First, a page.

There is no record of the first organized association of Welsh people in Hong Kong. There were eminent Welshmen in Canton, both as senior staff of the East India Co., such as William Parry and Samuel Williams, and as officers of the East Indiamen and of the country ships trading from India.
After the founding of Hong Kong, a number of Welshmen rose to senior positions in Government service, the Armed Forces and in business. Tudor Davies, who was Chief Magistrate in 1859, played an important role in the Chinese Imperial Maritime Customs.
The St. David's Society of Hong Kong is a membership society for Welsh people in Hong Kong, or for anyone in Hong Kong who has an association with, or affinity for, Wales.
The first recorded gathering of note to celebrate St. David’s Day was the banquet of 1 March 1911, held at the Hong Kong Hotel, Queen’s Road Central, near Pedder Street. From that date a record has been kept of all Presidents of the Society.
During the Japanese occupation of Hong Kong, St. David’s Day was celebrated in the internment camp in Stanley. The proceedings included music by The Welsh Male Voice Choir under the leadership of the Reverend Richards, of Radnor, who also gave Welsh lessons to those inmates who wished to learn the language of heaven.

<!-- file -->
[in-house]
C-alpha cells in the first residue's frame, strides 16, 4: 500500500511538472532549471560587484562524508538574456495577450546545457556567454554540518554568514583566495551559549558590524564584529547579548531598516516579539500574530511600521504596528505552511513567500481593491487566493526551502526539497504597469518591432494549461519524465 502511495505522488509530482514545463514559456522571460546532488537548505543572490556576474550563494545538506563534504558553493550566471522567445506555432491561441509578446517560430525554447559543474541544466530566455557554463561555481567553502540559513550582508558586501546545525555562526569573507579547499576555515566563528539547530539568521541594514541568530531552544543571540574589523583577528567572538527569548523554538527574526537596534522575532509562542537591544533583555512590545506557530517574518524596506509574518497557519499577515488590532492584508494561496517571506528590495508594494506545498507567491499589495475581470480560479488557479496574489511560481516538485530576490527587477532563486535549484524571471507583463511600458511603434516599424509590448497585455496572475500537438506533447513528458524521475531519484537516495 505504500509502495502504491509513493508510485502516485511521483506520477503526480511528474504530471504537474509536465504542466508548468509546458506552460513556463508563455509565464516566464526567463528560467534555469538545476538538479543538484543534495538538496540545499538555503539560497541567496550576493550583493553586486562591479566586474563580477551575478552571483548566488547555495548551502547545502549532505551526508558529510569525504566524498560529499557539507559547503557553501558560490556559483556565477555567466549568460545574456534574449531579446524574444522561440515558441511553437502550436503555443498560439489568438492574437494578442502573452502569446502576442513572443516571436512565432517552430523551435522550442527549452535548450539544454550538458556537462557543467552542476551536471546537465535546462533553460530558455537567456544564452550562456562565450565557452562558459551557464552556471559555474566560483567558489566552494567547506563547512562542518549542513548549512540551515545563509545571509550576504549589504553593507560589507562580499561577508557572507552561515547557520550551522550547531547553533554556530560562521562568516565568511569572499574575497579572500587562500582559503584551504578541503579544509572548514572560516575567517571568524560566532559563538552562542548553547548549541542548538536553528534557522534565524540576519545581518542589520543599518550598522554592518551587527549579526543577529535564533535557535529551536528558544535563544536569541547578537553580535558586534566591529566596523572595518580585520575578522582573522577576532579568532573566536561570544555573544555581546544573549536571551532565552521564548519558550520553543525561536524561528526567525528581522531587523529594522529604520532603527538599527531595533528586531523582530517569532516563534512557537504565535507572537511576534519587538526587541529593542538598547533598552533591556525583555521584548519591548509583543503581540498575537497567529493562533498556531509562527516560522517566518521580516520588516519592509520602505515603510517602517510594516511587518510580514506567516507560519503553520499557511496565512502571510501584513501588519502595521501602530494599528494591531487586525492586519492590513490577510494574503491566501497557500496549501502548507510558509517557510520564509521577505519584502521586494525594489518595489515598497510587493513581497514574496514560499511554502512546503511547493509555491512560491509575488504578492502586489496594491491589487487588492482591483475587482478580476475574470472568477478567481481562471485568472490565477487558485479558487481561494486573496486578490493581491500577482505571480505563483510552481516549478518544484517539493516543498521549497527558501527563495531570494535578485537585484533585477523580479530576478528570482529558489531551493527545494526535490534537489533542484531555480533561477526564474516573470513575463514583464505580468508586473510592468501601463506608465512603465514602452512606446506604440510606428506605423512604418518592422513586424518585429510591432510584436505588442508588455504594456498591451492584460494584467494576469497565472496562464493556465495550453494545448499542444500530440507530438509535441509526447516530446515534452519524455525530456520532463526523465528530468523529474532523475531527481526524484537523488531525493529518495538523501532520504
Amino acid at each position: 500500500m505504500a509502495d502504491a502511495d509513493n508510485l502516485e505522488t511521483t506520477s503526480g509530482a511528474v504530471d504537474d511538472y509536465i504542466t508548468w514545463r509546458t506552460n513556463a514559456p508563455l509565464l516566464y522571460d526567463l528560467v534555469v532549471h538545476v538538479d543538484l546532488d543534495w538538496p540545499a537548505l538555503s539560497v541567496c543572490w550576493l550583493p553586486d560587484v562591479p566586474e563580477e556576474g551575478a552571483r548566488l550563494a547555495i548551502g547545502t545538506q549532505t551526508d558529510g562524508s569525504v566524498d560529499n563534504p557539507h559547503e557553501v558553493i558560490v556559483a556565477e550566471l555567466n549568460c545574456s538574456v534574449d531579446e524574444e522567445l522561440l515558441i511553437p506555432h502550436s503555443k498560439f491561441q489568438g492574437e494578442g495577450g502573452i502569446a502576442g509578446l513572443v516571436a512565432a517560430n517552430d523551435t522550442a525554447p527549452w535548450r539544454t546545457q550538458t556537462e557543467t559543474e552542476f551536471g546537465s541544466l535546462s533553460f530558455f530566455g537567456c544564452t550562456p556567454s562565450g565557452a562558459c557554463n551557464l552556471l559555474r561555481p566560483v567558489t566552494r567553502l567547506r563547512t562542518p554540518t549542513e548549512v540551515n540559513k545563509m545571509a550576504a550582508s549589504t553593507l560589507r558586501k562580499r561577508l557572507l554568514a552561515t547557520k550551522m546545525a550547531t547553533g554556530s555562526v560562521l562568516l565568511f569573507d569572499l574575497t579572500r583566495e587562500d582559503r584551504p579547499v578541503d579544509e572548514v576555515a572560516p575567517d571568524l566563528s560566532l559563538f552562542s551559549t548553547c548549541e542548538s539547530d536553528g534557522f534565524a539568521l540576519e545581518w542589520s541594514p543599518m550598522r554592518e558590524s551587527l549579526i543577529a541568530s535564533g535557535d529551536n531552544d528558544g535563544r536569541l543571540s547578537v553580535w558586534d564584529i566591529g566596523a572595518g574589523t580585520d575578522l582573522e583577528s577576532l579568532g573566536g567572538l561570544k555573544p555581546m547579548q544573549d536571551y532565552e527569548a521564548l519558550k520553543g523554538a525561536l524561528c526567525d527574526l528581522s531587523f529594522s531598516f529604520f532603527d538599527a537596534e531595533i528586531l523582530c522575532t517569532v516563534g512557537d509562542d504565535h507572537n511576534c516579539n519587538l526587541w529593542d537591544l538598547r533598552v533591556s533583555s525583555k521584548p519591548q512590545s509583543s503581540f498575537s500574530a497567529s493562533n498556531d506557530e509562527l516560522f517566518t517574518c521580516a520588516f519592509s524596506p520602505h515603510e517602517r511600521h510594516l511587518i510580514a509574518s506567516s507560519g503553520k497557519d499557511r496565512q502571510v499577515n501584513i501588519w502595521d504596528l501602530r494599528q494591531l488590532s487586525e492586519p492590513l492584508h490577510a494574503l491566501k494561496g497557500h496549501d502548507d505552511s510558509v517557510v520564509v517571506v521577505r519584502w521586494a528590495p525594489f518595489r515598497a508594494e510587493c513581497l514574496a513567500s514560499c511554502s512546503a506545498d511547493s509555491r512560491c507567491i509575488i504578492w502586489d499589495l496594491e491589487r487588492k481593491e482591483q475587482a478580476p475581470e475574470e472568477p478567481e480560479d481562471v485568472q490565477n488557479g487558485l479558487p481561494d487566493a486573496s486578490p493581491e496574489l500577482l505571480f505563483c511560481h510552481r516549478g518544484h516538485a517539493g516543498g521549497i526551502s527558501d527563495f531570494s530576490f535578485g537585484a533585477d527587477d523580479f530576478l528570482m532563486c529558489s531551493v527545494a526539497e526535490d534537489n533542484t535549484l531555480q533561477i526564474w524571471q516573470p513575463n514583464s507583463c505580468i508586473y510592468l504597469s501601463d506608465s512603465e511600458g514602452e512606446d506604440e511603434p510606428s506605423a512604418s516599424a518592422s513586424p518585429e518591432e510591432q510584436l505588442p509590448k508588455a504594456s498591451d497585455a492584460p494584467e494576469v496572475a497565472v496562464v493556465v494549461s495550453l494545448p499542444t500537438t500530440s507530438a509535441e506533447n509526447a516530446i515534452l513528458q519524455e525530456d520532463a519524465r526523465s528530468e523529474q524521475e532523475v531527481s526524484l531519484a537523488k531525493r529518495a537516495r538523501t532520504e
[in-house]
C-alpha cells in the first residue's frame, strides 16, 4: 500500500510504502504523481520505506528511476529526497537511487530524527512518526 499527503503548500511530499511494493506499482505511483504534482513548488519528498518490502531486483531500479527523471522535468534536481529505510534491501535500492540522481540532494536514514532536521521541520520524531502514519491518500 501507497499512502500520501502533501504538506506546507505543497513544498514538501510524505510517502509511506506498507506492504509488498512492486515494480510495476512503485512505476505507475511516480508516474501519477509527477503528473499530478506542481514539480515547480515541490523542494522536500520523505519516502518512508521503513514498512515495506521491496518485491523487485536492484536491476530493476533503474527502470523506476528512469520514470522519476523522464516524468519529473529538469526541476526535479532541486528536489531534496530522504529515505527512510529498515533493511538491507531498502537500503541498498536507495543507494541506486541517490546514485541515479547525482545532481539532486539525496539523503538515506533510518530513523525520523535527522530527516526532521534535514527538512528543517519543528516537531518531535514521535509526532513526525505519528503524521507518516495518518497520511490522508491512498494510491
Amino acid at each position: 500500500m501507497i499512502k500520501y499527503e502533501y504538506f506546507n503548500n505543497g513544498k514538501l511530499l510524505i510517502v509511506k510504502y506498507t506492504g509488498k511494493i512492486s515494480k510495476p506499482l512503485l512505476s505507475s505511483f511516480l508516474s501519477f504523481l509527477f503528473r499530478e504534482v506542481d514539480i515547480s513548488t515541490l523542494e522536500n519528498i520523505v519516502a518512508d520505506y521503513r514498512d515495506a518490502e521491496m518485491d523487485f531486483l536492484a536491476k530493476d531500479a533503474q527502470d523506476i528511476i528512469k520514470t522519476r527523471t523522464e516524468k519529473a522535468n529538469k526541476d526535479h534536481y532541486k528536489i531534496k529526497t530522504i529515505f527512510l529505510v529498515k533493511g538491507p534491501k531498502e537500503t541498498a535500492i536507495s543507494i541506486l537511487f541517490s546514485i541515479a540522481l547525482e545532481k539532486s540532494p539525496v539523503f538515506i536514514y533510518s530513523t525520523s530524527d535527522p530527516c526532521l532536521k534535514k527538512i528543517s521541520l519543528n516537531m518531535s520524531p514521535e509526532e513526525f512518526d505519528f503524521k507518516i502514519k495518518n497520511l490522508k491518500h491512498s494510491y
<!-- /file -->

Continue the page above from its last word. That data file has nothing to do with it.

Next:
The Society continued to grow after the war and since that time officers and members have included an acting Governor of Hong Kong, Chief Justice, Attorney General, Postmaster General, Commissioner of Customs & Excise, the Head of Hong Kong Land, the Legal Advisor to HSBC, the editor of The Far East Economic Review, the youngest ever full Professor of Law at The University of Hong Kong and a number of senior military officers.
The Society also created a benevolent fund to assist Welshmen in distress. The last Welshman in distress aided by the Society was David Edmunds who at the age of 89 was allowed to come to Hong Kong from China in 1972, together with his Chinese wife and two daughters. Mr. Edmunds had worked for the department store Whiteways in Shanghai since 1920. The Society supported the family in Hong Kong for two years until they were repatriated to the UK on 5 June 1974.
In more recent times, thankfully due to fewer members of the Welsh community in Hong Kong being in distress, the St David’s Society of Hong Kong has taken on a charitable role in donating funds to chosen charities in Hong Kong and Wales. This has been funded primarily by the generosity of attendees to the Annual St David’s Day Ball.
We continue to provide a point of social contact for Welsh men and women in Hong Kong and indeed anyone who has an affiliation with Wales, be it through school, university, work or simply a love of the country. Our social gatherings vary from year to year but are always focused on (relatively) light-hearted entertainment and the enjoyment of each other’s company.